State of Florida
Guardian ad Litem Program

700 E. Twiggs Street, 7th Floor
Tampa, FL 33602

The most valuable gift anyone can give is time. Guidance and words of encouragement given by Volunteer Advocates are priceless to a child without a Guardian ad Litem.

Guardian ad Litem Child Advocate Volunteers have made the decision to speak up for a child in the dependency system, commonly referred to as the foster care system. Currently, there are more than 3,000 abused, abandoned and neglected children in Hillsborough County who are the subject of court proceedings. Children should not endure the system without a champion- that is why the Guardian ad Litem Program exists.

Trained Volunteer Child Advocates commit their efforts to represent these children so that each child’s needs are met and their voices are heard during their time in the dependency system.

Those who join the Guardian ad Litem Program definitely make a positive impact in a child’s life.

What exactly does a Volunteer Child Advocate do? The Guardian ad Litem (GAL) represents the “best interests” of the child in a variety of ways.

The first way is by gathering information.
• The Volunteer Child Advocate independently conducts a thorough investigation on behalf of the child.
• The Volunteer Child Advocate may interview all parties connected to the case including but not limited to: the child, parents, teachers, mental health professionals, etc.

• The Volunteer Child Advocate examines and collects records from many sources concerning the child including medical and educational.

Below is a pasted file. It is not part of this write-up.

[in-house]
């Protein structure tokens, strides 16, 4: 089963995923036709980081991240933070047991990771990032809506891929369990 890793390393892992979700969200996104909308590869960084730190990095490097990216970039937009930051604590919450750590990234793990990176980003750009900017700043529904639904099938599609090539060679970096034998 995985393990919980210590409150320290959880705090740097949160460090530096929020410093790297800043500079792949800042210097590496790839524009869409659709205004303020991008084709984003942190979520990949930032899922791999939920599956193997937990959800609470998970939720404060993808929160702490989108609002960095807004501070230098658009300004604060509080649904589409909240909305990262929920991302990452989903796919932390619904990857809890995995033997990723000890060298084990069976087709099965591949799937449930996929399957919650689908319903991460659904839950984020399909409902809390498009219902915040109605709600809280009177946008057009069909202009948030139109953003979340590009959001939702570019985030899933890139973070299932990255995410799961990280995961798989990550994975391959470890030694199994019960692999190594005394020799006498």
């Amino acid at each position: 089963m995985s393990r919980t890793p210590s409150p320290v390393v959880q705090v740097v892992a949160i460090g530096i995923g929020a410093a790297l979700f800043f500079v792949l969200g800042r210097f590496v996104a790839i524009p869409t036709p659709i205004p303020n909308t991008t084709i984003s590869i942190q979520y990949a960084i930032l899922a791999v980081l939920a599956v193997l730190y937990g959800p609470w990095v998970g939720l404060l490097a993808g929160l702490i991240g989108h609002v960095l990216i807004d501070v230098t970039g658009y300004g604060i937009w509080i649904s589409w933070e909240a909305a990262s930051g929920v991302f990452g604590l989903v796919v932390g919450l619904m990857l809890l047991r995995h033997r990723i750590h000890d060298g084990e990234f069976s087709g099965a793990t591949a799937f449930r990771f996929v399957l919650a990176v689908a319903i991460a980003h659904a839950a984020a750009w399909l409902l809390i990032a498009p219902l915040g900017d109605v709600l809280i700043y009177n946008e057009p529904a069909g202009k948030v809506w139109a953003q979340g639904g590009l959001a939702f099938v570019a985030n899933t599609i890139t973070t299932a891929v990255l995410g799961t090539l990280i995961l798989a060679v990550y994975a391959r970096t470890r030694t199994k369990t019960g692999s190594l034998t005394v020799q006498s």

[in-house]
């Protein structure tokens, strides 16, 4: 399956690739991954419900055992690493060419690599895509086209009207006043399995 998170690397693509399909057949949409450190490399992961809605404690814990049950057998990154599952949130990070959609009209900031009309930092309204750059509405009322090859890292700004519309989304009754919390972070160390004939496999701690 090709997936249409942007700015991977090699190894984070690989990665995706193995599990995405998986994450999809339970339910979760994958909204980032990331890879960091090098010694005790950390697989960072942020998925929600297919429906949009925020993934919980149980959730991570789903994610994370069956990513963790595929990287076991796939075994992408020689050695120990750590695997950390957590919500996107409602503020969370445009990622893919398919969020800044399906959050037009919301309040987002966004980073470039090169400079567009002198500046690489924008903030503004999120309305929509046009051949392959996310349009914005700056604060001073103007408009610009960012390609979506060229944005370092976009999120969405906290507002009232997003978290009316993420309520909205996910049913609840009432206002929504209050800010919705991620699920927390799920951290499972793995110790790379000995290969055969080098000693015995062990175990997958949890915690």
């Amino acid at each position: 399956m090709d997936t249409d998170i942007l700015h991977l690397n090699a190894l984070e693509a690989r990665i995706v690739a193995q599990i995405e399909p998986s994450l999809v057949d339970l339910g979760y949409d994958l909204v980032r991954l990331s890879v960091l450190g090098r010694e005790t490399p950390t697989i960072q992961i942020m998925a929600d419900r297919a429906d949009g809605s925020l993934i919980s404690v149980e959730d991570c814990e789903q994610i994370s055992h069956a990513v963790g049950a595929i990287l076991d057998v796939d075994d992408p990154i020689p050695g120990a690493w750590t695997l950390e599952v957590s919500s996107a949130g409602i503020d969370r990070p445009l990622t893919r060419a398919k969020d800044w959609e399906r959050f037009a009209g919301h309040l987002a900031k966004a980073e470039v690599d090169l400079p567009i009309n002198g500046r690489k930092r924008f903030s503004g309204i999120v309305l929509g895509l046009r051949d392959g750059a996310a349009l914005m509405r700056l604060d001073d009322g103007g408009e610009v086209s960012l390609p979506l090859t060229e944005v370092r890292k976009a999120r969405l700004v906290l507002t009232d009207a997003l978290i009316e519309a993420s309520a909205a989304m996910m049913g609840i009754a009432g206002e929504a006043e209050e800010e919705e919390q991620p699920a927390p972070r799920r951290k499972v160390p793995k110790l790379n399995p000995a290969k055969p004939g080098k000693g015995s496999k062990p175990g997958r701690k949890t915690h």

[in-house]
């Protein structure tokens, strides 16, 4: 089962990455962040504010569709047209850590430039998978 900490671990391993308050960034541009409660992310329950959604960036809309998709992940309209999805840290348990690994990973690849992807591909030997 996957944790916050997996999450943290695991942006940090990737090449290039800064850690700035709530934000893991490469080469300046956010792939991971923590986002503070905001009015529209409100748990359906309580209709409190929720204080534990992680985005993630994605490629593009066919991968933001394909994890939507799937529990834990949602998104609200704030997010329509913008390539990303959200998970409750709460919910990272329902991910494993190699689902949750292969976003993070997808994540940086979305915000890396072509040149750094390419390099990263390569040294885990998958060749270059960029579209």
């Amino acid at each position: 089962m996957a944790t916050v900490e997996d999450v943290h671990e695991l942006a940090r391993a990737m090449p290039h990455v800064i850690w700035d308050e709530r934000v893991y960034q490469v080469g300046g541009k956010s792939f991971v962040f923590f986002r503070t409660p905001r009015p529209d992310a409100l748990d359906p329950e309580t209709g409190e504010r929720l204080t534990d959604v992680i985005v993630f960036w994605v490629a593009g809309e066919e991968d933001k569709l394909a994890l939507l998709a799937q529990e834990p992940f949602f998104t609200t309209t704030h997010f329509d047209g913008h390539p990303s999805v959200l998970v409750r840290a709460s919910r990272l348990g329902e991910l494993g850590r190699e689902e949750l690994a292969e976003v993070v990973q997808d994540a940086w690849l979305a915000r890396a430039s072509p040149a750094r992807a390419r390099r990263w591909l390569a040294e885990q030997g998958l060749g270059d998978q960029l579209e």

• The Volunteer Child Advocate serves as a monitor of the agencies and persons who provide services to the child.
• The Volunteer Child Advocate assures that orders of the court are carried out, and that families and children in need receive the help that they should.

• The Volunteer Child Advocate acts as a spokesperson for the child assuring that the child’s wishes are heard and that the best interests of the child are presented to the Court and agencies dealing with the child.

• The Volunteer Child Advocate reports their findings and presents information to the Court and helps the Court determine what is in the child’s best interests. The Volunteer Child Advocate prepares a written report which becomes a permanent part of the child’s record.

What does it take to be a Volunteer Child Advocate and make a difference in the life of a child? The Program prepares volunteers and teaches them everything they need to know! They provide volunteers with GAL certification training. This is a three-part training program that includes an independent study portion, classwork, and hands-on training with an experienced Guardian ad Litem Volunteer Child Advocate.

The independent study combines an on-line segment and readings with a 15 hour classroom portion. Upon completing the 15 hour training volunteers are provisionally certified. They can then be assigned a case and begin the field component under the guidance of a Volunteer Child Advocate mentor. With the help of the mentor, volunteers learn and experience what it is like to be a Volunteer Child Advocate.

Volunteer Advocate
Position Description


A Guardian ad Litem volunteer is a specially trained, child advocate whose dedicated advocacy ensures a dependent child’s safety, well-being, best interests and permanent placement. Working within a team of Program staff and attorneys, and alongside community-based social workers and community service providers, a Guardian ad Litem volunteer serves as the “voice for the child” in judicial dependency proceedings and in helping the child navigate the foster/relative care system.